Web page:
As a publishing company, Pearson has made a commitment to Diversity, Equity, and Inclusion (DEI). In fact, these values are so important that the opening pages of their digital and print texts make it clear by stating, “Pearson is dedicated to creating bias-free content that reflects the diversity, depth, and breadth of all learners’ lived experiences.” As you read that statement, what thoughts or images come to mind? As an intellectual exercise, what do you think this means for authors who produce content and for professors who teach the content?
Let me share my lived experience as a textbook author and teaching professor. Although diversity, equity, and inclusion are hot-button topics across the social/political/educational landscape, as a science writer and teacher, the collective subject has always been at the fore of anatomy and physiology education. Accessibility has also been front-and-center not only in writing, but also in the classroom. Before getting too far along in this blog, let’s begin by defining some terms to be sure we’re approaching the topic from the same framework. Then, I’ll provide specific examples of each within the context of textbook writing.
As biologists, we know that biodiversity is the variety and variability of life on Earth. Biodiversity is measured at the genetic, species, and ecosystem levels. In terms of our every-day lives, diversity is measured in many of the same ways; however, without an underlying understanding of biology, its meaning gets lost in the so-called culture wars. When we look at a group of people, our genetics make us different and yet the same because we all belong to the same human species. Along with our genetic traits, where we reside, environmental factors, and who is represented within individual and group populations contributes to our range of differing biological, sexual, social, ethnic, cultural, physical, and personal states of being.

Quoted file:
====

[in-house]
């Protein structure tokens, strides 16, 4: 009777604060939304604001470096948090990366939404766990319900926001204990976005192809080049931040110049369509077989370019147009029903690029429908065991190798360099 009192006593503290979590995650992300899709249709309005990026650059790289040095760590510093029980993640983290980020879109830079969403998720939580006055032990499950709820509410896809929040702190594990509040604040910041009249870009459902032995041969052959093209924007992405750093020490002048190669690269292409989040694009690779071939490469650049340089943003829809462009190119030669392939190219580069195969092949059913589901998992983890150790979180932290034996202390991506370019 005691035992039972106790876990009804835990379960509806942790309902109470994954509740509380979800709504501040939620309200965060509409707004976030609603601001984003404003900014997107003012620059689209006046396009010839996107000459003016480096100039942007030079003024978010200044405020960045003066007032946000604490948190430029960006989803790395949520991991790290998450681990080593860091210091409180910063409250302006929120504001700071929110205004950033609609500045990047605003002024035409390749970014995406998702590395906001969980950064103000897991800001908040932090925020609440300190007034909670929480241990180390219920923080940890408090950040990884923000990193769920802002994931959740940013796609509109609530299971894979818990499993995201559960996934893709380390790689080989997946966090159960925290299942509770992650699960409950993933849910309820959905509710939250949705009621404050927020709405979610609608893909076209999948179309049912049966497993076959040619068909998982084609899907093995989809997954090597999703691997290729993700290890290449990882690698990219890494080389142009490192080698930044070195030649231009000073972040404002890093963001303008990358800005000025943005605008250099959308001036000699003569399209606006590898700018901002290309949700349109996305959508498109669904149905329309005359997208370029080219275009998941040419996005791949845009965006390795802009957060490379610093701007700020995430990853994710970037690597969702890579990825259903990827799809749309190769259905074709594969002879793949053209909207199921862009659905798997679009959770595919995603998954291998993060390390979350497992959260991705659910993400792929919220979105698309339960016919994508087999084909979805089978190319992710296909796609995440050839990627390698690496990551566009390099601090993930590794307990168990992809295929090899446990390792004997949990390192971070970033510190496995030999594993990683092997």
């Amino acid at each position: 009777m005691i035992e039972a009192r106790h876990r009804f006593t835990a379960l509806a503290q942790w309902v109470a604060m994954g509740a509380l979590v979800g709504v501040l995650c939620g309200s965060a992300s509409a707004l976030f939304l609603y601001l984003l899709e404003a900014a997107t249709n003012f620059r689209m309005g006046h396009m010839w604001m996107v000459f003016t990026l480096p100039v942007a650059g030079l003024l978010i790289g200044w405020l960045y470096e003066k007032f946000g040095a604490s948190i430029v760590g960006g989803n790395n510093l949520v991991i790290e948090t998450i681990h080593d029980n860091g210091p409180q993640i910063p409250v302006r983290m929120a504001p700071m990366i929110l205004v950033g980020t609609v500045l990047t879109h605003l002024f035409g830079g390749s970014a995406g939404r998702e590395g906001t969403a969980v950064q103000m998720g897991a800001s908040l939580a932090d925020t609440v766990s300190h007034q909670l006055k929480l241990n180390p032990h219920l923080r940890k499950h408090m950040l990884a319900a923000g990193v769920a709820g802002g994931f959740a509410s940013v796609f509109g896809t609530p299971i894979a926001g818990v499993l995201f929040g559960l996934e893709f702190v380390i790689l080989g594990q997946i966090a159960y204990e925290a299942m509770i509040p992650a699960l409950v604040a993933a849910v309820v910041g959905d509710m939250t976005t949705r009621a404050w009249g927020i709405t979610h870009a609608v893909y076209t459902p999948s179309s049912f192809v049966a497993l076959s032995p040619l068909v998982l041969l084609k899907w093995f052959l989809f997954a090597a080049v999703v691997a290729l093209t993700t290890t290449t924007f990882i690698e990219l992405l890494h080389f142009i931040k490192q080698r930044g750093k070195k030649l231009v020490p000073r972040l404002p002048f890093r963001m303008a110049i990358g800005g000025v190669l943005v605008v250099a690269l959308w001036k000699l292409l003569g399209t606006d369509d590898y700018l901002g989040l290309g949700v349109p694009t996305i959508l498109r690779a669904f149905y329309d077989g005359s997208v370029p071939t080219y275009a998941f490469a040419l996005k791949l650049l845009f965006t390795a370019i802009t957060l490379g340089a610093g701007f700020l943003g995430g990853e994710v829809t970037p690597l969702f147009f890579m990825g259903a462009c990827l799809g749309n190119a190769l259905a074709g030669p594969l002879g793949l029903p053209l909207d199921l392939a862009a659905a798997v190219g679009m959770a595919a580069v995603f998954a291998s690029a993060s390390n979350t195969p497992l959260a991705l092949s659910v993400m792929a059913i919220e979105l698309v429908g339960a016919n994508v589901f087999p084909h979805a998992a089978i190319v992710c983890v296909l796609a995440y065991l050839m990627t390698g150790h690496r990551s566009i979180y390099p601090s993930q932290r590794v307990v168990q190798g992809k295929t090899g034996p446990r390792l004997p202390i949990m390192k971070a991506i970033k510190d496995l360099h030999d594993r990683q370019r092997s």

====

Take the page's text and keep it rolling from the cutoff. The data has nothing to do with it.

To illustrate diversity in textbooks, it’s easy to use our own students as guides. This means that when drawing figures or inserting photos, we make concerted efforts to represent people across the human spectrum. That spectrum is rich with various physical characteristics, chronological ages, and representations of people on the planet. This is markedly obvious by reading the 1000+ pages of text; plus, students are repeatedly reminded with each chapter opener page, enticing them to also read the Learning Outcomes.
Equity is the quality of being fair, just, and impartial. It means respecting others as humans and making a commitment toward righting wrongs and allowing all to share in the available resources.
Showing equity in textbooks is a little more nuanced because it is not a “pointable” touchstone on a page. Rather, it occurs in such areas as textbook pricing and availability. With textbook subscription services and textbook rental options, more students can attain important learning resources. And, students are able to contact the author directly through social media.